The port will have structures for storing hydrogen in the form of ammonia, which requires very low temperatures, with companies specialized in its transport and electrical installations with plugs for refrigerated containers, all factors that save investments, said Duna Uribe, commercial director of the Pecém Complex.
Link with Rotterdam
In addition, Rotterdam in the Netherlands, Europe’s largest port, has been a partner in Pecém, a state-owned company of Ceará, since 2018, with 30 percent of the shares. That brings credibility and attracts investments to the Brazilian port, Maia said.
This partnership is due in particular to Uribe, a young administrator with a master’s degree in Maritime Economics and Logistics from Erasmus University in the Netherlands, who worked at the Port of Rotterdam.
The complex currently generates about 55,000 direct and indirect jobs, 7,000 of which are in the port, where some 3,000 people work directly in port activities and in companies that operate there.
Pecém was born in 1995 with an initial focus on maritime transportation and two basic projects: a private steel industry to be installed in the SEZ and a state-owned oil refinery, which did not work out.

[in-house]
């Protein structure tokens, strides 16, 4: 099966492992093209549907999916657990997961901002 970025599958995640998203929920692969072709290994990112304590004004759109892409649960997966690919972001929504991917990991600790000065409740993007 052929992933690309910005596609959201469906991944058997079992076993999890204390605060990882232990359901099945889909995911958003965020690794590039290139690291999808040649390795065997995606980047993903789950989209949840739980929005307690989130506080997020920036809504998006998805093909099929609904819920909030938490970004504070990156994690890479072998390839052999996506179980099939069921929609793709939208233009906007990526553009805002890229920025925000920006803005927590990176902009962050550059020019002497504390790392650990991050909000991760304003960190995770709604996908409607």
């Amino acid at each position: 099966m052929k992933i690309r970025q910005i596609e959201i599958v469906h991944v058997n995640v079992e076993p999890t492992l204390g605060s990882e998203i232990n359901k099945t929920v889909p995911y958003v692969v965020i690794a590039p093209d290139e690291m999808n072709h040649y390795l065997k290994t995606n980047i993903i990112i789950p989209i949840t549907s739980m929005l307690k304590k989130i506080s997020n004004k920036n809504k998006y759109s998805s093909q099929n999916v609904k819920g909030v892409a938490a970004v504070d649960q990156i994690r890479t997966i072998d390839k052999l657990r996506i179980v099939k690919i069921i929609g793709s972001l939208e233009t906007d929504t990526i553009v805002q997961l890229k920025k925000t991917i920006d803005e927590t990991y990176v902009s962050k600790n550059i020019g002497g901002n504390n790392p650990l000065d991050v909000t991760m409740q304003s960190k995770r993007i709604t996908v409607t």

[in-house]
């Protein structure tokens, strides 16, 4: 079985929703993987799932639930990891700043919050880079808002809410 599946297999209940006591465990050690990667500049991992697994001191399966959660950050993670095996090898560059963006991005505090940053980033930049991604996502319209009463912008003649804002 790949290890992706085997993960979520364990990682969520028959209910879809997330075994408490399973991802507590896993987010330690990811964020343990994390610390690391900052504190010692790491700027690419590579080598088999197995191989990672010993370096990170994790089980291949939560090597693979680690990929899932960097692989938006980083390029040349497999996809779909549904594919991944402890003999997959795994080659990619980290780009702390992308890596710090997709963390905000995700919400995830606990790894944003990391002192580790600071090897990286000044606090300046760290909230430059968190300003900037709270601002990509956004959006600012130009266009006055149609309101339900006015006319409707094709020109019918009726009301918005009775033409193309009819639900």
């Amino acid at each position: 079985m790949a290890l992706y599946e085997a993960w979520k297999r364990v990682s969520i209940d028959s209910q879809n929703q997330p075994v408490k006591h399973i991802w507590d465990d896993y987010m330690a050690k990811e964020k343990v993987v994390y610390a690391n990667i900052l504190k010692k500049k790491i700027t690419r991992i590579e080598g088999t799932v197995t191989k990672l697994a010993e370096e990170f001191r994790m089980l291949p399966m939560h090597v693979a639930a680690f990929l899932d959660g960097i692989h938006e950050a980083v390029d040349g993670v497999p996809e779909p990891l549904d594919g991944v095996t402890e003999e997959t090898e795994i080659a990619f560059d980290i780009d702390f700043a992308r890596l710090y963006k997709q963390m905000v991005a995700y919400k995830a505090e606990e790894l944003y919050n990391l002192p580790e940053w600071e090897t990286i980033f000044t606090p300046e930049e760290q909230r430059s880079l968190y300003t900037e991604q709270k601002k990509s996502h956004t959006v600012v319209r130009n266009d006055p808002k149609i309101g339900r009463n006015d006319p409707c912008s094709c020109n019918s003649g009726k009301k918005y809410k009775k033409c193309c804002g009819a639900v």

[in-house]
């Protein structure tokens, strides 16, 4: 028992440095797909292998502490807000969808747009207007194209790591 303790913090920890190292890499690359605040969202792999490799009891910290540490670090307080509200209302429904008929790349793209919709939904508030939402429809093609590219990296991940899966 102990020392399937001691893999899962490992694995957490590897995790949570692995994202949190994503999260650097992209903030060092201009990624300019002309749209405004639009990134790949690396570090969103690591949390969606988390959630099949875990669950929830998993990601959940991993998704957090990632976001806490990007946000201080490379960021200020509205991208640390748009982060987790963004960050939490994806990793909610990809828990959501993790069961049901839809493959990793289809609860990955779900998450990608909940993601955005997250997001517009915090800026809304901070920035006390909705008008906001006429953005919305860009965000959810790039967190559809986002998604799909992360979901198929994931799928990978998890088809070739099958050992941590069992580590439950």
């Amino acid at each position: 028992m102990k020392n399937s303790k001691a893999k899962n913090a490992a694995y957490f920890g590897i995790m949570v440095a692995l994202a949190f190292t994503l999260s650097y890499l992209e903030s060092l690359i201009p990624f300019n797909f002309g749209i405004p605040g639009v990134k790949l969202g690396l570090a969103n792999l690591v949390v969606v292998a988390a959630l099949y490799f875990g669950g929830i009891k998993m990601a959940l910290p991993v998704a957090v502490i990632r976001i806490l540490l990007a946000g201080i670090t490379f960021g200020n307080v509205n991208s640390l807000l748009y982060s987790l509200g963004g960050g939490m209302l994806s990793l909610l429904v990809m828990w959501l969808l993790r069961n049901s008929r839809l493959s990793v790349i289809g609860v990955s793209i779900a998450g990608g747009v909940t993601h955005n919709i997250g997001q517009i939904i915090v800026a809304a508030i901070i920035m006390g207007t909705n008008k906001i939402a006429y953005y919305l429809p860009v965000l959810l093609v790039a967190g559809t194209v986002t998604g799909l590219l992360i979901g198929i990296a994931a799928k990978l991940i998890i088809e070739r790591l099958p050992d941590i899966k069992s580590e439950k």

But the complex has always had an energy vocation, with four thermoelectric power plants, two coal-fired and two natural gas-fired, as well as a wind blade factory and two cement plants.
“The port was good because it gave jobs to many people here who used to grow beans, sugarcane, bananas, and today they no longer have land to farm,” Zefinha Bezerra de Souza, 76, who has lived in the town of Pecém since 1961, told IPS.
One of her sons is still fishing. The port did not affect fishing, which is done far out at sea, she said.
One of the first to start working at the port was Terezinha Ferreira da Silva, 54. She started working for the Andrade Gutierrez construction company in 1997, in charge of the port’s initial works, and was later hired by the Complex’s administrator, where she is in charge of receiving documents and is a telephone operator.